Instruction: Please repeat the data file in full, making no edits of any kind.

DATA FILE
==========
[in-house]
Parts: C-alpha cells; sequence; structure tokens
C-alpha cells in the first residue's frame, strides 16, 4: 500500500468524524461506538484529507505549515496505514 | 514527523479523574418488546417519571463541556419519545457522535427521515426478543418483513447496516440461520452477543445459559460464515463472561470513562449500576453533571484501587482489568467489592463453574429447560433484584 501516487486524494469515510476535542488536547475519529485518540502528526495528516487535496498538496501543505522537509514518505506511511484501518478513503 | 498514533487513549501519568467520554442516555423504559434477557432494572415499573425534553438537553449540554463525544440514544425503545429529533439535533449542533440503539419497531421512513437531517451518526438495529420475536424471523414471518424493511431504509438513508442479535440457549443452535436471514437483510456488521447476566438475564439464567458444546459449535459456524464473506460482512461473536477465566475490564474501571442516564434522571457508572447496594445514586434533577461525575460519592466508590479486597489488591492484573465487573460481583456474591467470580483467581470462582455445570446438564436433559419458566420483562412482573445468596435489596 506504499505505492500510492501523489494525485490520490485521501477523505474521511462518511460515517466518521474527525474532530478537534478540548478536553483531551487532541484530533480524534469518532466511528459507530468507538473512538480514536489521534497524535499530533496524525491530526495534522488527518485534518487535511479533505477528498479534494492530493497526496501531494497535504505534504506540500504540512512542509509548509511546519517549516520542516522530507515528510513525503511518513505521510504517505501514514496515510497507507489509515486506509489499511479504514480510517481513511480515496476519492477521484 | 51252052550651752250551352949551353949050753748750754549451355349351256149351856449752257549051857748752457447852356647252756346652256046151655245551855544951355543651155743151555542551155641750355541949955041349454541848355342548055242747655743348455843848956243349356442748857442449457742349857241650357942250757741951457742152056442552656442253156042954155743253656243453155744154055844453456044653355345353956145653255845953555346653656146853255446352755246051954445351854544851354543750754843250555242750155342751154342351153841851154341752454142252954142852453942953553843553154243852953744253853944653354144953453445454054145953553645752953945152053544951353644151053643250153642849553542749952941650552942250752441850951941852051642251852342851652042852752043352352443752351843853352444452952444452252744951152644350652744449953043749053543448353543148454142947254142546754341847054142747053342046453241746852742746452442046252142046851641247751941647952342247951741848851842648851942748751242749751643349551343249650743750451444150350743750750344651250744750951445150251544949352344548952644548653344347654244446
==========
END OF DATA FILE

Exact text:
[in-house]
Parts: C-alpha cells; sequence; structure tokens
C-alpha cells in the first residue's frame, strides 16, 4: 500500500468524524461506538484529507505549515496505514 | 514527523479523574418488546417519571463541556419519545457522535427521515426478543418483513447496516440461520452477543445459559460464515463472561470513562449500576453533571484501587482489568467489592463453574429447560433484584 501516487486524494469515510476535542488536547475519529485518540502528526495528516487535496498538496501543505522537509514518505506511511484501518478513503 | 498514533487513549501519568467520554442516555423504559434477557432494572415499573425534553438537553449540554463525544440514544425503545429529533439535533449542533440503539419497531421512513437531517451518526438495529420475536424471523414471518424493511431504509438513508442479535440457549443452535436471514437483510456488521447476566438475564439464567458444546459449535459456524464473506460482512461473536477465566475490564474501571442516564434522571457508572447496594445514586434533577461525575460519592466508590479486597489488591492484573465487573460481583456474591467470580483467581470462582455445570446438564436433559419458566420483562412482573445468596435489596 506504499505505492500510492501523489494525485490520490485521501477523505474521511462518511460515517466518521474527525474532530478537534478540548478536553483531551487532541484530533480524534469518532466511528459507530468507538473512538480514536489521534497524535499530533496524525491530526495534522488527518485534518487535511479533505477528498479534494492530493497526496501531494497535504505534504506540500504540512512542509509548509511546519517549516520542516522530507515528510513525503511518513505521510504517505501514514496515510497507507489509515486506509489499511479504514480510517481513511480515496476519492477521484 | 51252052550651752250551352949551353949050753748750754549451355349351256149351856449752257549051857748752457447852356647252756346652256046151655245551855544951355543651155743151555542551155641750355541949955041349454541848355342548055242747655743348455843848956243349356442748857442449457742349857241650357942250757741951457742152056442552656442253156042954155743253656243453155744154055844453456044653355345353956145653255845953555346653656146853255446352755246051954445351854544851354543750754843250555242750155342751154342351153841851154341752454142252954142852453942953553843553154243852953744253853944653354144953453445454054145953553645752953945152053544951353644151053643250153642849553542749952941650552942250752441850951941852051642251852342851652042852752043352352443752351843853352444452952444452252744951152644350652744449953043749053543448353543148454142947254142546754341847054142747053342046453241746852742746452442046252142046851641247751941647952342247951741848851842648851942748751242749751643349551343249650743750451444150350743750750344651250744750951445150251544949352344548952644548653344347654244446